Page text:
The Hays House, as it is now preserved, is a frame home appearing as it would have during the period 1813-1825. It consists of two rooms on the ground floor with a center staircase leading to three rooms on the second floor. The Hays House is named for Thomas Archer Hays, a prominent attorney and merchant of the town of Bel Air, whose family lived in the house for one hundred and forty years.
The original part of the Hays House was build in 1788-1789 by John Bull. It consisted of one room with a stairway from the first floor to two rooms upstairs. Constructed with a gambrel roof, it afforded two floors of living space, but was taxed as one and a half stories. The house is one room deep with front and back doors and windows directly opposite each other. The ceilings on the first floor are high, and together with the placement of the windows and doors, the design allows maximum air movement and cooling on hot summer days.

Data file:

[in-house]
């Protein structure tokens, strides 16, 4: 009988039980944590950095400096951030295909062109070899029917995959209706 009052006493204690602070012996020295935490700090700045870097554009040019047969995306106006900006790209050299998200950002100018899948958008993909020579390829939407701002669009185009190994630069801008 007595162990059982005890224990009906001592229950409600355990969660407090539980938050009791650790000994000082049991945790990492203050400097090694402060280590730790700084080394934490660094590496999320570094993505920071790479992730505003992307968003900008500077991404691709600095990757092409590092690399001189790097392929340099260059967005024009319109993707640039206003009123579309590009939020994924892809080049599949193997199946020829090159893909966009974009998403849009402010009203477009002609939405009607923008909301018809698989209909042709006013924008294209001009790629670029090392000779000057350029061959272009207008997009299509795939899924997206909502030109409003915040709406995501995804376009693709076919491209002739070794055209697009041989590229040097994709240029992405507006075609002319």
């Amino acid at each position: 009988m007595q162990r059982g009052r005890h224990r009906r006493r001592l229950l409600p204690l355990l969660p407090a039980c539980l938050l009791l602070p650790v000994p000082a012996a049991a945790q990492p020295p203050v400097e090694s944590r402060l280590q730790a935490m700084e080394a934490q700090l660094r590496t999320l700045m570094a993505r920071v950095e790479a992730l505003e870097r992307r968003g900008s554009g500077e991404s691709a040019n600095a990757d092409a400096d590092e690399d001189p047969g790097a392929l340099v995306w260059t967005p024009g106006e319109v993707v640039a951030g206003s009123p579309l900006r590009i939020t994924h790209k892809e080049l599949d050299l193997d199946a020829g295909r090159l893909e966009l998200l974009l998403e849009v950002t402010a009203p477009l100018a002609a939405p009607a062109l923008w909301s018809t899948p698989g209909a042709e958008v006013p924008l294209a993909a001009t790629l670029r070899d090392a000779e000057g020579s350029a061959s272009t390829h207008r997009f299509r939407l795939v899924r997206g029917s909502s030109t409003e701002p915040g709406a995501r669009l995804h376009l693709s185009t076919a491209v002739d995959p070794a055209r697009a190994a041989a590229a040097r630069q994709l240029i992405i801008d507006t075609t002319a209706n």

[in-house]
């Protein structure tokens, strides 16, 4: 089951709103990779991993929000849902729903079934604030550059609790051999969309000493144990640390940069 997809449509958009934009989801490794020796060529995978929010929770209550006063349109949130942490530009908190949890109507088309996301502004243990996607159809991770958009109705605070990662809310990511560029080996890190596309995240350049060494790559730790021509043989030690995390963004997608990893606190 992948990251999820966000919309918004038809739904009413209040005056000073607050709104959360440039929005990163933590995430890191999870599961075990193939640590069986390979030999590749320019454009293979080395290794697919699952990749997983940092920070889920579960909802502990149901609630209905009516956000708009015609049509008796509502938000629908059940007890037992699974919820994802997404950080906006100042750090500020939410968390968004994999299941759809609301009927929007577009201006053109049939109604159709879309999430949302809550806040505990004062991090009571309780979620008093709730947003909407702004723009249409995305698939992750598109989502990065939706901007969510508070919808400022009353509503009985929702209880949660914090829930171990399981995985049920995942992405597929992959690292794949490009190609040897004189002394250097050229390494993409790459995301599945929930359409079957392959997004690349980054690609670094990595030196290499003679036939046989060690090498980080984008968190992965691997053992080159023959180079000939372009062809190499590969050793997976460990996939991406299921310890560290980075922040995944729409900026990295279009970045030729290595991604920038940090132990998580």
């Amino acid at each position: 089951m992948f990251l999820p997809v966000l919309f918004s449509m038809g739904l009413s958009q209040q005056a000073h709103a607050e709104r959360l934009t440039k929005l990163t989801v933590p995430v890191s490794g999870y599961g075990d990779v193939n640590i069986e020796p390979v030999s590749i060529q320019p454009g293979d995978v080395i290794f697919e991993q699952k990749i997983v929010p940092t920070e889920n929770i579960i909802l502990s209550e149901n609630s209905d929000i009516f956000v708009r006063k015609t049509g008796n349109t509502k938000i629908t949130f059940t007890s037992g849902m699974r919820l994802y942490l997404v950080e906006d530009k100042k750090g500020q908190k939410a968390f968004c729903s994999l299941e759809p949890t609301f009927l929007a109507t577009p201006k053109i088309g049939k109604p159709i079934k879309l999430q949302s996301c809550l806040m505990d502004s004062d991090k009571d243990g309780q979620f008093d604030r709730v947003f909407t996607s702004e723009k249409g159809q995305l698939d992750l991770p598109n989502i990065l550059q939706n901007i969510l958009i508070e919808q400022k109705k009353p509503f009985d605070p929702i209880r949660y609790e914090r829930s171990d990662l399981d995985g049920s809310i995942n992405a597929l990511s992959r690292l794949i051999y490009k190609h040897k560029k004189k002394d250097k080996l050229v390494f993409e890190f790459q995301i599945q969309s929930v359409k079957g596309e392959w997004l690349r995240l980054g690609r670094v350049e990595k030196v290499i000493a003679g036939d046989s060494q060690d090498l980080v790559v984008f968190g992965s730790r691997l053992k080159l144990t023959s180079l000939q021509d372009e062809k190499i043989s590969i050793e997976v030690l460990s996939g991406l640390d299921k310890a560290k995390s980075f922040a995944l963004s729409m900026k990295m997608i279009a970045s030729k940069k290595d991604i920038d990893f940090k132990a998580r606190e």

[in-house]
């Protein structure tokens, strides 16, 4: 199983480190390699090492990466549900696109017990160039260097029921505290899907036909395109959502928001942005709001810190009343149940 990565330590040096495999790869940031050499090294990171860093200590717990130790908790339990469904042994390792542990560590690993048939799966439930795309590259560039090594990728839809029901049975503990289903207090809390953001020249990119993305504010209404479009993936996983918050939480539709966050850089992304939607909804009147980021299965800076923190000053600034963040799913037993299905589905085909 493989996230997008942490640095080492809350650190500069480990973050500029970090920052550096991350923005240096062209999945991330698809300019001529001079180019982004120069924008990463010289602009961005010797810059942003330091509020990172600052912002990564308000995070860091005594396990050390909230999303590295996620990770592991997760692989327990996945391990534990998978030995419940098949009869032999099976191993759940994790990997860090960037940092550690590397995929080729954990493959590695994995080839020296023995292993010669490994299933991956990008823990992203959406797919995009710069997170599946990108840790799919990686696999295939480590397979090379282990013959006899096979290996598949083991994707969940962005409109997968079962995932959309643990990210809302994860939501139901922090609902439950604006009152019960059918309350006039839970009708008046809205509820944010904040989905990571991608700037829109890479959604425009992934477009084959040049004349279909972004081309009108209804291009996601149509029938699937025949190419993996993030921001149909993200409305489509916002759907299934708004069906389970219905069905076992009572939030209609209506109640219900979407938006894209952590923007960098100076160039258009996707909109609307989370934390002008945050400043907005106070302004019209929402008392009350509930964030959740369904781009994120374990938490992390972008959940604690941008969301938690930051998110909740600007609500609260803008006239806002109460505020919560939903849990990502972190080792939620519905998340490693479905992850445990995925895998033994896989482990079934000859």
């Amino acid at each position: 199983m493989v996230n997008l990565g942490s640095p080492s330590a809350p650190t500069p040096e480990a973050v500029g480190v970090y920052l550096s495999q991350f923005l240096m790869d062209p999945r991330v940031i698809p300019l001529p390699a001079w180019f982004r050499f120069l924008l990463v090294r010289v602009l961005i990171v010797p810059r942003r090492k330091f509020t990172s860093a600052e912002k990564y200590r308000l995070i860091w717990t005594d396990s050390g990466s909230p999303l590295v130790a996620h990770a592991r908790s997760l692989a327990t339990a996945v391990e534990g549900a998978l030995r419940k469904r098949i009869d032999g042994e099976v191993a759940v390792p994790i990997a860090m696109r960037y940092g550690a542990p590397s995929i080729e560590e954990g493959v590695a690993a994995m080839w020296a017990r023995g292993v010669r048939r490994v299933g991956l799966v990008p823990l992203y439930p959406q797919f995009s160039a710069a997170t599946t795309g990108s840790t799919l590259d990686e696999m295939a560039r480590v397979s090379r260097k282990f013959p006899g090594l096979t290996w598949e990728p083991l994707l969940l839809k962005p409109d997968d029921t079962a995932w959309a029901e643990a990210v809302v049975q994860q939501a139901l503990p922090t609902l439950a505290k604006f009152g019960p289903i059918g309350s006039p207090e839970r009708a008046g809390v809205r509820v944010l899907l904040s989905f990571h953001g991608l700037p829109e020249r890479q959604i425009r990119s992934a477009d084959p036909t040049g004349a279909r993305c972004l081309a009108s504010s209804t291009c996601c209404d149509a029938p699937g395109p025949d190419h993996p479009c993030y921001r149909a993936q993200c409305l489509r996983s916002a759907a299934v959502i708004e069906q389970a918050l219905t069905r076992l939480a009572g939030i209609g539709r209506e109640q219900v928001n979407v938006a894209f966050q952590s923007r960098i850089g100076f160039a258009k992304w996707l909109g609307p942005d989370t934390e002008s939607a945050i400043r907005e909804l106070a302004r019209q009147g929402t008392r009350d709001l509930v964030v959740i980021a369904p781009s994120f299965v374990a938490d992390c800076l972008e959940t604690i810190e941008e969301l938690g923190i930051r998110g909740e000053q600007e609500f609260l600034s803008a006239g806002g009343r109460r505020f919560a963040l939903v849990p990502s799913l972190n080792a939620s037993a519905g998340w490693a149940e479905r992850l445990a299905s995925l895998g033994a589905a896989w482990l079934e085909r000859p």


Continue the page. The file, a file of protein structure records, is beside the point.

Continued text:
Visitors are invited to experience life as it was during colonial times. See people camping in the grounds surrounding the Hays House and living as people would have from 1760 to 1840. See families, back woodsmen, traders, surgeons and apothecaries, and militia men. Watch demonstrations of colonial crafts such as candle making, black smithing, spinning and weaving, bobbin lace making, basket weaving, lead ball pouring for ammunition, powderhorn making, carpentry, and black powder rifles.